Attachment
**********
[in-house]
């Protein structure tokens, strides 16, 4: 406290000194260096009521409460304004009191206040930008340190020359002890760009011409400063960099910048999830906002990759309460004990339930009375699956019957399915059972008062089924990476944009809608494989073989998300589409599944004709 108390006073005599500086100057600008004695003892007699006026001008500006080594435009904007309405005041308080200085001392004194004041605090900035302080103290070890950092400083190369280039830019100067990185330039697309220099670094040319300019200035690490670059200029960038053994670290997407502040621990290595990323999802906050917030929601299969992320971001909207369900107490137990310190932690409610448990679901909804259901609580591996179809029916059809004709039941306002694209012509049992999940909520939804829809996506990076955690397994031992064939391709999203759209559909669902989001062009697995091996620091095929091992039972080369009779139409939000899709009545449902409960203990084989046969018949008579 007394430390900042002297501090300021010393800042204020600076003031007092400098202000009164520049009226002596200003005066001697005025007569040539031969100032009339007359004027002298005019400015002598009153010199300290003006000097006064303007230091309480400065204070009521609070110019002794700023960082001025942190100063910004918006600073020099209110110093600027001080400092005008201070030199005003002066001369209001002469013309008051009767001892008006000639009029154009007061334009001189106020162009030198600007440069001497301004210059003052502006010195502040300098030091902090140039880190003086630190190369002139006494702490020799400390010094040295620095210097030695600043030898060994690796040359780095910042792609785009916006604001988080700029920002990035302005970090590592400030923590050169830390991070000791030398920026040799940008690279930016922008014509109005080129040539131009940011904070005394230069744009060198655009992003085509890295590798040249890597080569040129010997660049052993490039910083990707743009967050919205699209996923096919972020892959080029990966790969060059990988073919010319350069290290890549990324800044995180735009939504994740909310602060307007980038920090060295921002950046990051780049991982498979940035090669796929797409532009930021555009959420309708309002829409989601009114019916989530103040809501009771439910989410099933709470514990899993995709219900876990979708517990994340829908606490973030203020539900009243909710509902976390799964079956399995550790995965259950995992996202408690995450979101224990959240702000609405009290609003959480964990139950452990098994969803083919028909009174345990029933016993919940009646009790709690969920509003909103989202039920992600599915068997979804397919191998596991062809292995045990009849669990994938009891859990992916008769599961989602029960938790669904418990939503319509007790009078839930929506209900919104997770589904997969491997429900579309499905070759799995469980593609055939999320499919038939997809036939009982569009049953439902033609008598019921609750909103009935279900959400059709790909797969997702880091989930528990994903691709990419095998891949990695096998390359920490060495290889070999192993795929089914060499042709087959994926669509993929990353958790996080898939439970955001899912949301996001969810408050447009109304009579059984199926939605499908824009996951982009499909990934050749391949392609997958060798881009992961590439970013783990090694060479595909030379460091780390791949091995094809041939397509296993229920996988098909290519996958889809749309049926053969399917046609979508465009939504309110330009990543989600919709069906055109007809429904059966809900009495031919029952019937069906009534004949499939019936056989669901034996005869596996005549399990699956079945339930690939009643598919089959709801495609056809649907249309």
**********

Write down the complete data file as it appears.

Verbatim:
[in-house]
């Protein structure tokens, strides 16, 4: 406290000194260096009521409460304004009191206040930008340190020359002890760009011409400063960099910048999830906002990759309460004990339930009375699956019957399915059972008062089924990476944009809608494989073989998300589409599944004709 108390006073005599500086100057600008004695003892007699006026001008500006080594435009904007309405005041308080200085001392004194004041605090900035302080103290070890950092400083190369280039830019100067990185330039697309220099670094040319300019200035690490670059200029960038053994670290997407502040621990290595990323999802906050917030929601299969992320971001909207369900107490137990310190932690409610448990679901909804259901609580591996179809029916059809004709039941306002694209012509049992999940909520939804829809996506990076955690397994031992064939391709999203759209559909669902989001062009697995091996620091095929091992039972080369009779139409939000899709009545449902409960203990084989046969018949008579 007394430390900042002297501090300021010393800042204020600076003031007092400098202000009164520049009226002596200003005066001697005025007569040539031969100032009339007359004027002298005019400015002598009153010199300290003006000097006064303007230091309480400065204070009521609070110019002794700023960082001025942190100063910004918006600073020099209110110093600027001080400092005008201070030199005003002066001369209001002469013309008051009767001892008006000639009029154009007061334009001189106020162009030198600007440069001497301004210059003052502006010195502040300098030091902090140039880190003086630190190369002139006494702490020799400390010094040295620095210097030695600043030898060994690796040359780095910042792609785009916006604001988080700029920002990035302005970090590592400030923590050169830390991070000791030398920026040799940008690279930016922008014509109005080129040539131009940011904070005394230069744009060198655009992003085509890295590798040249890597080569040129010997660049052993490039910083990707743009967050919205699209996923096919972020892959080029990966790969060059990988073919010319350069290290890549990324800044995180735009939504994740909310602060307007980038920090060295921002950046990051780049991982498979940035090669796929797409532009930021555009959420309708309002829409989601009114019916989530103040809501009771439910989410099933709470514990899993995709219900876990979708517990994340829908606490973030203020539900009243909710509902976390799964079956399995550790995965259950995992996202408690995450979101224990959240702000609405009290609003959480964990139950452990098994969803083919028909009174345990029933016993919940009646009790709690969920509003909103989202039920992600599915068997979804397919191998596991062809292995045990009849669990994938009891859990992916008769599961989602029960938790669904418990939503319509007790009078839930929506209900919104997770589904997969491997429900579309499905070759799995469980593609055939999320499919038939997809036939009982569009049953439902033609008598019921609750909103009935279900959400059709790909797969997702880091989930528990994903691709990419095998891949990695096998390359920490060495290889070999192993795929089914060499042709087959994926669509993929990353958790996080898939439970955001899912949301996001969810408050447009109304009579059984199926939605499908824009996951982009499909990934050749391949392609997958060798881009992961590439970013783990090694060479595909030379460091780390791949091995094809041939397509296993229920996988098909290519996958889809749309049926053969399917046609979508465009939504309110330009990543989600919709069906055109007809429904059966809900009495031919029952019937069906009534004949499939019936056989669901034996005869596996005549399990699956079945339930690939009643598919089959709801495609056809649907249309």